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Reviewed by:
  • Korea, A Century of Change
  • Daniel C. Kane (bio)
Korea, A Century of Change, by Juergen Kleiner. Singapore: World Scientific, 2001. 425 pp., notes, bibliography, index, map. $68.00 cloth.

Reading Korea, A Century of Change I was struck by how Korea's fate over the last century has so often been the immediate result of shifty voting: the forced [End Page 146] "ratification" of treaties of protectorship and annexation, the 1948 South-only elections that hastened the momentum toward national division, the 1950 UN Security Council resolution approving armed intervention, the numerous extensions to Syngman Rhee's presidential terms, the passage of the National Security Law with the opposition locked in the National Assembly basement, the constitutional amendment allowing Park Chung Hee to continue running for president, and the list seems to go on. Nothing legitimizes like a vote. Despite such an objectionable, if colorful, "democratic" legacy, South Korea has made some remarkable political and economic progress, notably in the last twenty years. Korea, A Century of Change sets out to map that progress.

As Germany's deputy chief of mission and then ambassador to the Republic of Korea during some of the most momentous years of the latter half of the twentieth century (for both the world and Korea), Juergen Kleiner, now a professor of international relations at Boston University, seems particularly well placed to tell the story of Korea's troubled twentieth century. As Kleiner states in the introduction to this rather lengthy general history, his study is intended to provide "a comprehensive account of Korean politics during the last one hundred years" and "to enable the reader to study all important aspects of political developments on the peninsula and those surrounding the peninsula" (unfortunately, the grammatically awkward nature of this phrase is in keeping with the rest of the work).

The work is divided into six sections, dealing by turns with Korea's opening and colonization; national liberation, division and war; political and economic developments in the South from 1953 to the present; a brief overview of the emergence and development of North Korea; the foreign relations of South Korea; and finally, North-South relations. As one might expect, the strength of Kleiner's study lies in his intimate knowledge of diplomatic and political history, particularly for the periods during which he served in South Korea from the 1970s to the 1990s. This also goes far in explaining the inclusion of an entire hundred-page section on the foreign relations of South Korea, an area that might not seem so crucial to developments on the peninsula.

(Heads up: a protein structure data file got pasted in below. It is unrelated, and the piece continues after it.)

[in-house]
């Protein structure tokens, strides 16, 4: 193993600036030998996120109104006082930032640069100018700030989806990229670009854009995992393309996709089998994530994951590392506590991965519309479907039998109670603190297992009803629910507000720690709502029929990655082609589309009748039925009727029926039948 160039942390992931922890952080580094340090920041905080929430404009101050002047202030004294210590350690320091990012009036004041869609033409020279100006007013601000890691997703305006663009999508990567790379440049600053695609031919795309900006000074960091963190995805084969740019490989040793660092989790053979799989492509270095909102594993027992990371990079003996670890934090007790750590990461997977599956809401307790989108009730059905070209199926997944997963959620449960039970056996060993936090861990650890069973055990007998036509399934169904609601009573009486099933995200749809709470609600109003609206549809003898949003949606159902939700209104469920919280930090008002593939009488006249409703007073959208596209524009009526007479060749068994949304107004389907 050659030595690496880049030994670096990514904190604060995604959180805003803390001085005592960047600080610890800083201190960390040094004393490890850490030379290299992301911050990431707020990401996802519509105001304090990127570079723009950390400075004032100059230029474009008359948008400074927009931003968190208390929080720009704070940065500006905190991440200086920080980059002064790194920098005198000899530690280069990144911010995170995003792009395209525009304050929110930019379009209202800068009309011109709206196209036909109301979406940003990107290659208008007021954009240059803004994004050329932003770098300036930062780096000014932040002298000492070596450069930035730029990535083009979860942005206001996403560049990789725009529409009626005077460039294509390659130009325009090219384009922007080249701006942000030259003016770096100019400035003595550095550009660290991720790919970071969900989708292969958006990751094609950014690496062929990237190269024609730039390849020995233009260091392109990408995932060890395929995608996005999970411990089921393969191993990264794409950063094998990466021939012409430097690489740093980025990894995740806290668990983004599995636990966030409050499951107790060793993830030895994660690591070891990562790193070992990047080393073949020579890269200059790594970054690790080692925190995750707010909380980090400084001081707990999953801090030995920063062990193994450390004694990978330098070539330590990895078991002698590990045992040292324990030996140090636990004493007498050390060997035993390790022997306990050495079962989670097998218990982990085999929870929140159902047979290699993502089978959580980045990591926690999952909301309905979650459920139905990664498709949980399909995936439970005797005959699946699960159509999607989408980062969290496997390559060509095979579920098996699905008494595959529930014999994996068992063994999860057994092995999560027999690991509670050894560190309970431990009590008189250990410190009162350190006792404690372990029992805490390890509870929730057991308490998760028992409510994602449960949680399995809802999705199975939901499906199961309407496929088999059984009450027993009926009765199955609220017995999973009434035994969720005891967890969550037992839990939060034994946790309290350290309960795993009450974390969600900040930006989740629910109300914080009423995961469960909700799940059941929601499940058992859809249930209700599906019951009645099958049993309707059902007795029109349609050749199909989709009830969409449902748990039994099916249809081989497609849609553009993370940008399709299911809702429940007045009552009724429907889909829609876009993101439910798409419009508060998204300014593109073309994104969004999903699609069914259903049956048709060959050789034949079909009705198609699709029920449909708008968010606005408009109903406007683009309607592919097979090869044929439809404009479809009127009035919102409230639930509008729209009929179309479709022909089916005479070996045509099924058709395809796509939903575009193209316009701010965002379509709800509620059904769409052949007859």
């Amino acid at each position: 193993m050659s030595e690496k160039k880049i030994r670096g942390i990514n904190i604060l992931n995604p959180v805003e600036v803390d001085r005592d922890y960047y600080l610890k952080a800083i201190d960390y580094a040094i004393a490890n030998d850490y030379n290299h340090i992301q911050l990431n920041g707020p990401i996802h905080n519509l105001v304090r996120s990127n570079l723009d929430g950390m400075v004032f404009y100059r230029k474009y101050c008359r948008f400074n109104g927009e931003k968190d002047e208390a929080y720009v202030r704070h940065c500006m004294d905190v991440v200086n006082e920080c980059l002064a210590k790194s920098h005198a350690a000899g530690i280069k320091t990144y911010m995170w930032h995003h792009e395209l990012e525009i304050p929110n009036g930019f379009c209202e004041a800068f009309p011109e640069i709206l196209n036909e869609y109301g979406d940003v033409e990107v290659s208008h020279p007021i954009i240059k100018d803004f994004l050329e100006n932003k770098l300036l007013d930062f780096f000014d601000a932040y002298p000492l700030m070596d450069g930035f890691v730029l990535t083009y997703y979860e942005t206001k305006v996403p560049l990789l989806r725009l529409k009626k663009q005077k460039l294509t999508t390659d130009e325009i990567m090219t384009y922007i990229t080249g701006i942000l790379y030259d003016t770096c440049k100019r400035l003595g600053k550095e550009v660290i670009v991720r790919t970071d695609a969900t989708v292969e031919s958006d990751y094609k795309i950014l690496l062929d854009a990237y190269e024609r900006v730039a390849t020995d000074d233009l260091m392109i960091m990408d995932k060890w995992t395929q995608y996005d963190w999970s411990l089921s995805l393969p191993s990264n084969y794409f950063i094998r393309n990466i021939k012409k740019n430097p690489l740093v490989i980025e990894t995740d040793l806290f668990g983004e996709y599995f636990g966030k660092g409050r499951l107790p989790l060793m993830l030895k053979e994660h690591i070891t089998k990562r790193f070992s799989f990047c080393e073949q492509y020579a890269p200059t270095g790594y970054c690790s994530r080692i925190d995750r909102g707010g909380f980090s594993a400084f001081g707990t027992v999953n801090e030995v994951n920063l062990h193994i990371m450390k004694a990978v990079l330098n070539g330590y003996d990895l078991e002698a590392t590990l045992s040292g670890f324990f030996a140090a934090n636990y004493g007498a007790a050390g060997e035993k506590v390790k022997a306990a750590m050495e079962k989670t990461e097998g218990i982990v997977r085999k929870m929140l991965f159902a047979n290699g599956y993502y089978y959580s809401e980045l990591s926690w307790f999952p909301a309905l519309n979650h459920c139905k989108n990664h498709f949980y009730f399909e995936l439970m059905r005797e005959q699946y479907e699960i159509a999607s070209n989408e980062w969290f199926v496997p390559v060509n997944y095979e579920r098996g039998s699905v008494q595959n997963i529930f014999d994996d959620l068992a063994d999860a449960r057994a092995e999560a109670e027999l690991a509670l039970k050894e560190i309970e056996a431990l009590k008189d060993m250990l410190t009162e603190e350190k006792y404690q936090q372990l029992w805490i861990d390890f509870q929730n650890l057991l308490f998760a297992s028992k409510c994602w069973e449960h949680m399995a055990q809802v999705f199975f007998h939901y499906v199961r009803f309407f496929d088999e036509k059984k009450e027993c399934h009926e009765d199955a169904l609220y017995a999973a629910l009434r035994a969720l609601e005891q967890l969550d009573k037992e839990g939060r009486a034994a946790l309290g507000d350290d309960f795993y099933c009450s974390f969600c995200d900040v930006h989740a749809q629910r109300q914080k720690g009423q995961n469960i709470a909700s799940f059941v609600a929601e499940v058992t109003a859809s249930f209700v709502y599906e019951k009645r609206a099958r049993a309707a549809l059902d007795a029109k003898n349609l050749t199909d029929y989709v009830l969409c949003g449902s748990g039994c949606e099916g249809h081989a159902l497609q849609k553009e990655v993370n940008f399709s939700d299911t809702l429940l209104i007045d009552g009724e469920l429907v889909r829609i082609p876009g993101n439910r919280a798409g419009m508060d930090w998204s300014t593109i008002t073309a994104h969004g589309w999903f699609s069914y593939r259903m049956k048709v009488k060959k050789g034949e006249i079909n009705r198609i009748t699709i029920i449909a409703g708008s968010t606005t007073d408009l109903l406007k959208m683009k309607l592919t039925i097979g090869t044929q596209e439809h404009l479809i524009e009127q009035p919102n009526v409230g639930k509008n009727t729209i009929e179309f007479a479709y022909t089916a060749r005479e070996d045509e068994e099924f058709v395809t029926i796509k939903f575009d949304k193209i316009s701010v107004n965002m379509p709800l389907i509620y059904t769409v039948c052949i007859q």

If there is one thing Kleiner is not, it is an apologist for South Korea's authoritarian presidents. This is certainly understandable, if not entirely fair. For example, at one point in the introduction I was struck by the fact that the author briefly sketches Syngman Rhee as an authoritarian, manipulative, and corrupt leader, whereas Kim Il Sung's rise to supreme leadership in the North is characterized by his successful confrontation with factionalism, the "worst of all Korean political diseases" (p. vi). But might not factionalism be another name for political plurality? The point being that Korea upon liberation was in no way prepared culturally, economically, politically, socially, or in any other way for democracy in the Western sense.

To Syngman Rhee, Kleiner gives no quarter. South Korea's first president [End Page 147] is described alternately as corrupt, violent, cunning, and ruthless. No doubt he was a little bit of all those things, and some more than others, but Rhee was also faced with a situation of extreme national peril. In many ways his appeal to a platform and a vision (i.e, anti-Communist and anti-Japan) "beyond party politics" helped ensure South Korean unity during a very precarious period (recalling that during at least the first decade of the two Koreas' existence, North Korea was clearly the greater power). As it was, Rhee too had to overcome that worst of all Korea political diseases. Though eventually Rhee's steadfast conviction that only he could safeguard the nation became detrimental, and even delusional, some credit should be given for his early efforts to keep South...


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